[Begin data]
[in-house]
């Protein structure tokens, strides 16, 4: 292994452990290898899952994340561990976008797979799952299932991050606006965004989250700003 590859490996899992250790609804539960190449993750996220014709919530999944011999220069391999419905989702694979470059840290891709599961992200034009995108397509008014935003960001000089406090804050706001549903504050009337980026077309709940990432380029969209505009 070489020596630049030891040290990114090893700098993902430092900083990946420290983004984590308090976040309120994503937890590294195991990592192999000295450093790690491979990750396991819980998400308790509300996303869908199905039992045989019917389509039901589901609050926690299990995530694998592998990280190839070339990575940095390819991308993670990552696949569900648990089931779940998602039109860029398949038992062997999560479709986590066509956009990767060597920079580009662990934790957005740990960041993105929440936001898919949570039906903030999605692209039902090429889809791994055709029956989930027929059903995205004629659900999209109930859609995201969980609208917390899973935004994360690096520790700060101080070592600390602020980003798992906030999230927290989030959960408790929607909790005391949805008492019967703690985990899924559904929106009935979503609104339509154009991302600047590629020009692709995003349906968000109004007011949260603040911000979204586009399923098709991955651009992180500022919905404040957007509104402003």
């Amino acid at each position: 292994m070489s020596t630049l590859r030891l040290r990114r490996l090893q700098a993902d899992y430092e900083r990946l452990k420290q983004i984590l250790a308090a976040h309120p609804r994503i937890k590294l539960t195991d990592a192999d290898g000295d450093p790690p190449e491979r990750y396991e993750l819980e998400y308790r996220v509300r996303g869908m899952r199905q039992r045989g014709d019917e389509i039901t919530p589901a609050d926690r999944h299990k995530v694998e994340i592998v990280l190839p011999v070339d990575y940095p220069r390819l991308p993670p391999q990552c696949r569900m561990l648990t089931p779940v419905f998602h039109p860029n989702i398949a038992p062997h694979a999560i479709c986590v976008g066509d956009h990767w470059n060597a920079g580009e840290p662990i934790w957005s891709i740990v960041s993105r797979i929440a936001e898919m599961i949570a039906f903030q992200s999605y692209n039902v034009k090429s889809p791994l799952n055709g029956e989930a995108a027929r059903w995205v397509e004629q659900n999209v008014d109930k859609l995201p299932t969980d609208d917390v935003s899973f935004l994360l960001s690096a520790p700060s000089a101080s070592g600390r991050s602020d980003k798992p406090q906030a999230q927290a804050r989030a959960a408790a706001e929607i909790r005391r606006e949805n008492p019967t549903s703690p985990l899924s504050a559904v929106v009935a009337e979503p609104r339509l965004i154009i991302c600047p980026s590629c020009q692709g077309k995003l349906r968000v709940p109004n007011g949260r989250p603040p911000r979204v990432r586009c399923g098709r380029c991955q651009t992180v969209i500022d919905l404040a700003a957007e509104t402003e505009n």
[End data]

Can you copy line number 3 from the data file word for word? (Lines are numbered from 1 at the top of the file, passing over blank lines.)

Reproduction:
């Amino acid at each position: 292994m070489s020596t630049l590859r030891l040290r990114r490996l090893q700098a993902d899992y430092e900083r990946l452990k420290q983004i984590l250790a308090a976040h309120p609804r994503i937890k590294l539960t195991d990592a192999d290898g000295d450093p790690p190449e491979r990750y396991e993750l819980e998400y308790r996220v509300r996303g869908m899952r199905q039992r045989g014709d019917e389509i039901t919530p589901a609050d926690r999944h299990k995530v694998e994340i592998v990280l190839p011999v070339d990575y940095p220069r390819l991308p993670p391999q990552c696949r569900m561990l648990t089931p779940v419905f998602h039109p860029n989702i398949a038992p062997h694979a999560i479709c986590v976008g066509d956009h990767w470059n060597a920079g580009e840290p662990i934790w957005s891709i740990v960041s993105r797979i929440a936001e898919m599961i949570a039906f903030q992200s999605y692209n039902v034009k090429s889809p791994l799952n055709g029956e989930a995108a027929r059903w995205v397509e004629q659900n999209v008014d109930k859609l995201p299932t969980d609208d917390v935003s899973f935004l994360l960001s690096a520790p700060s000089a101080s070592g600390r991050s602020d980003k798992p406090q906030a999230q927290a804050r989030a959960a408790a706001e929607i909790r005391r606006e949805n008492p019967t549903s703690p985990l899924s504050a559904v929106v009935a009337e979503p609104r339509l965004i154009i991302c600047p980026s590629c020009q692709g077309k995003l349906r968000v709940p109004n007011g949260r989250p603040p911000r979204v990432r586009c399923g098709r380029c991955q651009t992180v969209i500022d919905l404040a700003a957007e509104t402003e505009n």